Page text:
“Hunt You Down” is a square-dance skip that hints at a potential murder-ballad sequel: “You say you’ve had your fun but that you’re done and I’m the one/ Just know, that if you fuck around/ Boy, I’ll hunt you down,” she coolly threatens. “Boogie Feet” shimmies and shakes, using existential preoccupations as a come-on tool. “Boots” is serpentine urban-cowboy disco. “Godzilla” is a sweetly stated love song about being in love with someone who “eats the food court and steals half my fries” but is still lovable — even though he’s a havoc-wreaking green monster.
At times, Rainbow brings to mind the rhetoric around Warrior; that album’s run-up was accompanied by interview chatter about Marc Bolan, and the record contained a duet with Iggy Pop. Musically, though, Warrior offers a slightly rougher-edged version of the EDM-pop that had once taken her to the top of the charts, as opposed to the full-out rock tracks that appear on Rainbow. 2013’s Deconstructed EP showcases moodier, more subtle reworks of Warrior tracks and an American-gothic version of “Old Flames Can’t Hold A Candle to You,” the country hit that her mother co-wrote with her ex-husband Hugh Moffatt nearly four decades ago. “Old Flames” shows up on Rainbow, too — Kesha and her mom, who share production credits on the track, blow it up into a honky-tonk power ballad in keeping with her bespoke Nudie suits; for good measure, her cover features Dolly Parton, who took the song to No. 1 on the country charts in 1980.
The pop landscape of 2017 has striking differences from the one of only four years ago, when Kesha last hit No. 1 with the country-tinged Pitbull duet “Timber.” Female solo artists have become supporting artists at best in the Hot 100’s upper echelons; Rihanna is the only woman in the current top 10, as a guest on DJ Khaled’s “Wild Thoughts,” while the highest-placing solo woman is Bronx-born rapper and actress Cardi B, whose feisty “Bodak Yellow” is at No. 14. Tumblr-pop upstart Halsey, Perry, New Zealand alt-art singer Lorde and California-girl prophet Lana Del Rey have all had No. 1 albums in the past few months, but those successes didn’t translate to their solo endeavors hitting big on the singles charts.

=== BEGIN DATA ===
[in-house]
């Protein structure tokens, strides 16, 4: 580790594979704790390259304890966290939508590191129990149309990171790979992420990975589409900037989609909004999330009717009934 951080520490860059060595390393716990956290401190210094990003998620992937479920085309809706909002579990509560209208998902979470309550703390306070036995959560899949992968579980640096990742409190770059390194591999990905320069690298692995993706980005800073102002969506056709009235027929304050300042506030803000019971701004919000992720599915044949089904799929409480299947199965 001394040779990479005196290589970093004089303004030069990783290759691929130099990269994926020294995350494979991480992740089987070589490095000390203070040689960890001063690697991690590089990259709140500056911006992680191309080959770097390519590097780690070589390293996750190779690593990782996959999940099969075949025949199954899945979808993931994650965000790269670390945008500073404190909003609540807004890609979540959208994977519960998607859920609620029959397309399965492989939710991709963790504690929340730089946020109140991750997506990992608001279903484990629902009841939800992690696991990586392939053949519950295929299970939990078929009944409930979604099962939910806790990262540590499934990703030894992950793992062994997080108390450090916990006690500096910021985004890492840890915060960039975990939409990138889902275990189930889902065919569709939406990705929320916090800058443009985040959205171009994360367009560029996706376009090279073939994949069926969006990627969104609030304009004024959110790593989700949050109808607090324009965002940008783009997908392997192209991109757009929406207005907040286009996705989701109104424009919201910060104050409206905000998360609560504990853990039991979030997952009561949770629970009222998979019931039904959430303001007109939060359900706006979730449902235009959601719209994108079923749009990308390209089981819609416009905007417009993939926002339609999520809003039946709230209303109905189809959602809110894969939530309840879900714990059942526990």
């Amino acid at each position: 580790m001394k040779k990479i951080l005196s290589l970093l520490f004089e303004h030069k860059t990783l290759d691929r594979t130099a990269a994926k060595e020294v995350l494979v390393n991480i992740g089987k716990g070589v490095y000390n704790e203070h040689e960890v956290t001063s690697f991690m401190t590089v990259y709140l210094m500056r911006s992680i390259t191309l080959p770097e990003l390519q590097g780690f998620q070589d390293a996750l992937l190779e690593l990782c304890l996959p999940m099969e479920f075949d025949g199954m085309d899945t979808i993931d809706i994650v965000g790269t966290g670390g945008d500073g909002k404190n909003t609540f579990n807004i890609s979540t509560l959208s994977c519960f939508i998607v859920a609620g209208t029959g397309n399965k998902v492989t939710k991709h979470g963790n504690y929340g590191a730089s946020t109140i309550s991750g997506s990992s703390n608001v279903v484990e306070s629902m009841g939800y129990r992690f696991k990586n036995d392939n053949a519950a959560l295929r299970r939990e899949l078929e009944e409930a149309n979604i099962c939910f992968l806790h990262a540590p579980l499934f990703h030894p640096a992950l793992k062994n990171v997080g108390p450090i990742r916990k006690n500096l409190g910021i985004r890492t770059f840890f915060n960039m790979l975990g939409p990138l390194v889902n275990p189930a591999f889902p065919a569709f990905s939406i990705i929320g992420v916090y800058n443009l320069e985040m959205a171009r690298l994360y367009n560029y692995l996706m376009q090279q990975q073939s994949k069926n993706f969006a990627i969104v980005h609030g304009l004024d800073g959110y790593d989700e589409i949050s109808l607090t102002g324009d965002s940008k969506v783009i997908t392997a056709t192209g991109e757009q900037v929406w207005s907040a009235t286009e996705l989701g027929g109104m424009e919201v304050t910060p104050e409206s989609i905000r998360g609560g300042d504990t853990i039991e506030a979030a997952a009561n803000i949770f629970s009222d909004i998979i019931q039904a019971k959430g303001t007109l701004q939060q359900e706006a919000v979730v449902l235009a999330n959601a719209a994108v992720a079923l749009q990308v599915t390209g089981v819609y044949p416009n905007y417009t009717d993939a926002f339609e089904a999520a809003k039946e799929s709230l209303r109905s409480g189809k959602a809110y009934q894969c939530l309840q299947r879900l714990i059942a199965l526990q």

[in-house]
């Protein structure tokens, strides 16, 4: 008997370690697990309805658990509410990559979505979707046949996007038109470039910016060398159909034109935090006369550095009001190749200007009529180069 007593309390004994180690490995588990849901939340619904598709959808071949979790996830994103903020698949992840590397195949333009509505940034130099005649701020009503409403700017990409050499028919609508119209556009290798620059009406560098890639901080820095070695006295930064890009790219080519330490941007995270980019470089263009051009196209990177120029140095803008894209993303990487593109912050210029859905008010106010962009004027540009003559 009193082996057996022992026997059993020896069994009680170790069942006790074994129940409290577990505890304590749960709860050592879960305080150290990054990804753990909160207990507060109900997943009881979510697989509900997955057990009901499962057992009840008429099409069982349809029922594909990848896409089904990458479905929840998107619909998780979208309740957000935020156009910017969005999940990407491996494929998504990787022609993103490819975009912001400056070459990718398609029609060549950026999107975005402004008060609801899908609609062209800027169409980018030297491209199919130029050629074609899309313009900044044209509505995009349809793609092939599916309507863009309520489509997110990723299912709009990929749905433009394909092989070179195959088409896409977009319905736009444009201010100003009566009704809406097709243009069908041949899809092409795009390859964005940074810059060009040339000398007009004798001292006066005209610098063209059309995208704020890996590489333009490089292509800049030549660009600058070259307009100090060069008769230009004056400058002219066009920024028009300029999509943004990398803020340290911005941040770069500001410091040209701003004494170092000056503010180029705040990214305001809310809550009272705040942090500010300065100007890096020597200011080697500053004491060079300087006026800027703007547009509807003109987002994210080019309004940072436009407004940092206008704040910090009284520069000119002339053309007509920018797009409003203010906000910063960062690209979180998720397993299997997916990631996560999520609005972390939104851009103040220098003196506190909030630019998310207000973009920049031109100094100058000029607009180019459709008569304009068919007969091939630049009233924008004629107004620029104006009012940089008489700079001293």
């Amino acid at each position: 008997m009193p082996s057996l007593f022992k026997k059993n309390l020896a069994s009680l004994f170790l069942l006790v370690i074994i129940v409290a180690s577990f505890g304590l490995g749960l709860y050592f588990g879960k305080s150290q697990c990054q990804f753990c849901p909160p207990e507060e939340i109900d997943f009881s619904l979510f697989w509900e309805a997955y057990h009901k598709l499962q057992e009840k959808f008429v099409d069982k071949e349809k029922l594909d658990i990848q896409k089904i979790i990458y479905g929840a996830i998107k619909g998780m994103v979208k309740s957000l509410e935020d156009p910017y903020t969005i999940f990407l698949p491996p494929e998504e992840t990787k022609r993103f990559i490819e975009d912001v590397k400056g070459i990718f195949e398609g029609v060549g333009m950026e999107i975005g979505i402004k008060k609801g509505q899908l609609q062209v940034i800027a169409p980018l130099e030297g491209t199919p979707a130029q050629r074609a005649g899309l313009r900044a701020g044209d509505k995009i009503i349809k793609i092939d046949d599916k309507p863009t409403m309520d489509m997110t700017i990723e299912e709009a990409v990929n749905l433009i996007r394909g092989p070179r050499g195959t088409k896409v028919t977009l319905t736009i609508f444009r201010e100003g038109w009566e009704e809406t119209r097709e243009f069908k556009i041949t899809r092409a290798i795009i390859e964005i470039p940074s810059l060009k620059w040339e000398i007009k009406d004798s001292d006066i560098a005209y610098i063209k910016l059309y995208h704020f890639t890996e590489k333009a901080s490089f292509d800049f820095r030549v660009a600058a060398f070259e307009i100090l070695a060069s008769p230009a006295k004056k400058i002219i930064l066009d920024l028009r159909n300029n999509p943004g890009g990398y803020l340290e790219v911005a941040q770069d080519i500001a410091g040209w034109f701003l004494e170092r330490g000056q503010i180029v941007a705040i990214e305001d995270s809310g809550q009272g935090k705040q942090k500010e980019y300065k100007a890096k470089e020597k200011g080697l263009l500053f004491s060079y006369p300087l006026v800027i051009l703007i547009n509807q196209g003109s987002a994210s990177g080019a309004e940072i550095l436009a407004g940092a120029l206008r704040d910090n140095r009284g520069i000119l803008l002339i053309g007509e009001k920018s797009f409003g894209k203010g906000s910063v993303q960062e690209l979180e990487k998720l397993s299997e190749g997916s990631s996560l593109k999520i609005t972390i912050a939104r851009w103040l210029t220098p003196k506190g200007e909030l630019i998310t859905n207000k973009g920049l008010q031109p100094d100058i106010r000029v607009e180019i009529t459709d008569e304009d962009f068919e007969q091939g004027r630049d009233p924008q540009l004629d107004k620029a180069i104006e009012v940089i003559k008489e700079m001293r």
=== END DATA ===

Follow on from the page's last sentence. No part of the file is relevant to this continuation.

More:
But these conditions only add to Rainbow’s overt and unspoken themes of liberation. Kesha’s still a huge star whose music makes headlines; that songs from Rainbow might not crack top-40 radio’s ever-tighter playlists isn’t a worth-defining catastrophe, but a depressing sign of the times. Rainbow’s arc, as it were, begins with Kesha stirring against the “bastards,” picking apart their awful behaviors and even, eventually, showing them glimmers of forgiveness and dropping some cracking hooks along the way. But the second half, which shoves those antagonists aside in order to place Kesha’s bravado, playfulness and musical roots on full display, exemplifies what pop can do at its best. She’s bringing people together with her playful hooks, musical moxie and outsized personality, and helping them create another universe where those “bastards” have been exiled, and where people can shine.